What the next government can do to fix renting - Renter Manifesto 2019
Today we've joined up with renters and housing justice campaigners from across England to launch a national renter manifesto in time for the 2019 General Election.
Written by Generation Rent, London Renters Union, ACORN, New Economics Foundation, Renters’ Rights London and Tenants Union UK, the manifesto calls for radical reform of private renting and a transformation of the housing system - including the abolition of section 21 evictions, the introduction of rent controls and an end to discrimination of tenants on housing benefit.
Landlords should pay tenants’ moving costs: the case for relocation payments
We polled 2,000 people on their experience of moving home.
We need a national register of landlords - here's why
Right now, the private rented sector is a wild west which at best costs a fortune for somewhere you can’t call a home and at its worst is dangerously unsafe. In fact, it’s so unregulated that right now the government doesn’t actually know how many landlords are out there.
Housing isn’t a priority for Boris Johnson. Here’s why it should be:
There was no mention of private renting in the Queen's Speech today, but it would be a mistake for Boris Johnson's government to overlook it.
Renters take unfair evictions to the government's door
There are just a few days left to have your say about the government’s plans to scrap Section 21, the law that allows landlords to evict tenants without needing a reason.
The Ministry of Housing’s consultation on abolishing Section 21 closes on Saturday and today, alongside other members of the End Unfair Evictions coalition, we went down to Westminster to call on the government to give tenants the protections needed to enjoy a stable home.
Renters celebrate restrictions on holiday let adverts!
Transport for London has banned adverts for holiday let companies that take homes away from Londoners, following a successful campaign against the anti-tenant adverts by Generation Rent.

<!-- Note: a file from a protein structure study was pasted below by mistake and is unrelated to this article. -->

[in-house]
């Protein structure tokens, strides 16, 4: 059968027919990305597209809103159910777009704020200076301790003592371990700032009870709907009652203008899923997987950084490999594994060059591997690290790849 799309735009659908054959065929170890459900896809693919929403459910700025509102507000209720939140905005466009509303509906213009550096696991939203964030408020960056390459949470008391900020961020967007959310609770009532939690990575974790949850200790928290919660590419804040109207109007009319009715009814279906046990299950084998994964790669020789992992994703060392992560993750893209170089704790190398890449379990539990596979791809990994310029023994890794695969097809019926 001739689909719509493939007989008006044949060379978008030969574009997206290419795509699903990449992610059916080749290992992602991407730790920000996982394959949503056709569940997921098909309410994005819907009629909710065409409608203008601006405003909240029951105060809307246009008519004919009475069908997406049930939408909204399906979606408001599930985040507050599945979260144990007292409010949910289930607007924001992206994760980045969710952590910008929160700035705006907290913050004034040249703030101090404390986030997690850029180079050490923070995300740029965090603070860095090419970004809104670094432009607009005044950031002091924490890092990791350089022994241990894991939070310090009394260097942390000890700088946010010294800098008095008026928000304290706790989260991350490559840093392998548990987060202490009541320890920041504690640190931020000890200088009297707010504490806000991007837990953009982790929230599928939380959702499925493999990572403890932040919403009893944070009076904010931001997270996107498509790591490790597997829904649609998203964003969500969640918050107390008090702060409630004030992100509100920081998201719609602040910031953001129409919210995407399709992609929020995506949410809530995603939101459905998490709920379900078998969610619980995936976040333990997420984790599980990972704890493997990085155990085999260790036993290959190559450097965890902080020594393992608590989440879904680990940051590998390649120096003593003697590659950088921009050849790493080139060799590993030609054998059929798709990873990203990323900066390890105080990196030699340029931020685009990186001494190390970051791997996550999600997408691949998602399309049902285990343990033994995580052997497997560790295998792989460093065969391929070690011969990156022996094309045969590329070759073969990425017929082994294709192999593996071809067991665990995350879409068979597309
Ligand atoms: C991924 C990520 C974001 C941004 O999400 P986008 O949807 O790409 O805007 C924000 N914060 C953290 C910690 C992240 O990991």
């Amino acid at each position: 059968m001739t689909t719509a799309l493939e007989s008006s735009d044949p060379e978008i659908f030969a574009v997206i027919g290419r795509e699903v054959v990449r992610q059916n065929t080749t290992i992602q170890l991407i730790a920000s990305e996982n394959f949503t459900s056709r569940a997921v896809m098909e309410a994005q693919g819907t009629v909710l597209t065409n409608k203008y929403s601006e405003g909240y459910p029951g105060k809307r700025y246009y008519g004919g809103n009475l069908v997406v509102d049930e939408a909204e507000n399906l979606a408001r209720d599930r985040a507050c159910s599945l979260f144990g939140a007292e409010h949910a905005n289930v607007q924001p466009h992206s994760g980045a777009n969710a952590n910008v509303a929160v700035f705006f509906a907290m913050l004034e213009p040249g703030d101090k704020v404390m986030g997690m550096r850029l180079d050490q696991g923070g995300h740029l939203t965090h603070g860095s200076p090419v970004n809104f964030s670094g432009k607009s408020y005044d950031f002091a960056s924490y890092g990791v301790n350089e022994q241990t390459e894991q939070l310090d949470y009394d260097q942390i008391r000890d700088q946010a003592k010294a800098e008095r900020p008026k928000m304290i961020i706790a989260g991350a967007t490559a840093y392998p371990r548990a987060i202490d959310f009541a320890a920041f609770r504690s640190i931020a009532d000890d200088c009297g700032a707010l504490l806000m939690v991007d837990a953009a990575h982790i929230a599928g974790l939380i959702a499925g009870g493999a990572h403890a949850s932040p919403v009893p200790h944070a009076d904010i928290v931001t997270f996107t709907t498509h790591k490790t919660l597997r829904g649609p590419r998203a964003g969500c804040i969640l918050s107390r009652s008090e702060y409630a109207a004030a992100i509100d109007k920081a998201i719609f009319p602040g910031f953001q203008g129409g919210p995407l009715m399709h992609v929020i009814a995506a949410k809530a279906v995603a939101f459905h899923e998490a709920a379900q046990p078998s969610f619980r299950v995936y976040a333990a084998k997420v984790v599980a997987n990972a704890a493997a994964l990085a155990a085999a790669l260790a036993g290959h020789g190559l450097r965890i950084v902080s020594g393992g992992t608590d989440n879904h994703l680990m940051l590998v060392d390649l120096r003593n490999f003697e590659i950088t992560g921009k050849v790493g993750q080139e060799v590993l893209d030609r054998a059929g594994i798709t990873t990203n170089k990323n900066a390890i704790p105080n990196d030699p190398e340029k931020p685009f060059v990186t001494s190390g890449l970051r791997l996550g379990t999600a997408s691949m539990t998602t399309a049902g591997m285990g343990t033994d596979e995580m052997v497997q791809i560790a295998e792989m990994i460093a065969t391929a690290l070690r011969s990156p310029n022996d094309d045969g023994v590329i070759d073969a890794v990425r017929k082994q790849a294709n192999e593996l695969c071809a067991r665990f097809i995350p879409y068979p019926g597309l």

Tenants in line for £117.90 when renewing
One of the great things about the Tenant Fees Act is that you can save money whether you move home or stay put.
Since June, tenants signing an agreement on a new home in England do not have to pay letting agent fees. (As of yesterday, the ban applies across the UK.)
But there's been less fanfare for the cap on deposits at five weeks' rent, which means that a tenant renewing the agreement on their current home could get a refund if their deposit is worth more than that.
Your chance to make tenancy deposits fairer
Deposits are behind some of the most common problems we hear about from renters:
- tenants' money doesn't get protected
- the struggle to get deposits back when moving home
- and many of us are unable to afford them in the first place
The good news is the government is looking at how the deposits system can be improved and is asking for renters' experiences until 5 September. This is your chance to share your experience of deposits and help change the system.
Finding out if your landlord is a criminal
There are now three live government consultations that could help to reshape the private rental market.
One is on reforming tenancy deposits (deadline for responses 2 September), the second is on abolishing Section 21 evictions (deadline 12 October) and the third, announced last Sunday as well, proposes giving tenants access to a government database of criminal landlords.
Government consults on ending Section 21
It's finally here! After announcing in April its intention to abolish Section 21, the government has published its proposals for making this happen.
We've been through the consultation document, which is open for responses until 12 October, and here's a quickish summary of what's in it.
We'll be preparing our own response, but we also want to hear what you think. And most importantly, we're looking at how to make it easy for renters to respond and make sure the government does this right.
Sadiq Khan publishes vision for London's rental market
The Mayor of London has come out firmly in favour of our campaign to end unfair evictions - and has pushed the government to give him powers to bring in rent controls in the capital.
He was elected in 2016 on a pledge to shake up London's private rented sector, and now, after a long consultation period, Sadiq Khan has unveiled his proposals.
The lexical challenge of building more affordable homes
At the launch of the Affordable Housing Commission in October, the chair, Lord Best, a veteran of august commissions spanning the past 30 years, related an experience he’d had with one that was looking at The Future of the Family.
More than halfway into the process, its chair came to meet its sponsor (then plain old Richard Best) and admitted that they were a little behind schedule. They hadn’t managed to agree on a definition of “family”.
From the off, members of the commission – of which I am honoured to be one – are therefore highly conscious of the need to get the basics right. But not only do we need to know what “affordable” means (already the subject of much controversy in the housing world), but I think we also need to define “home”.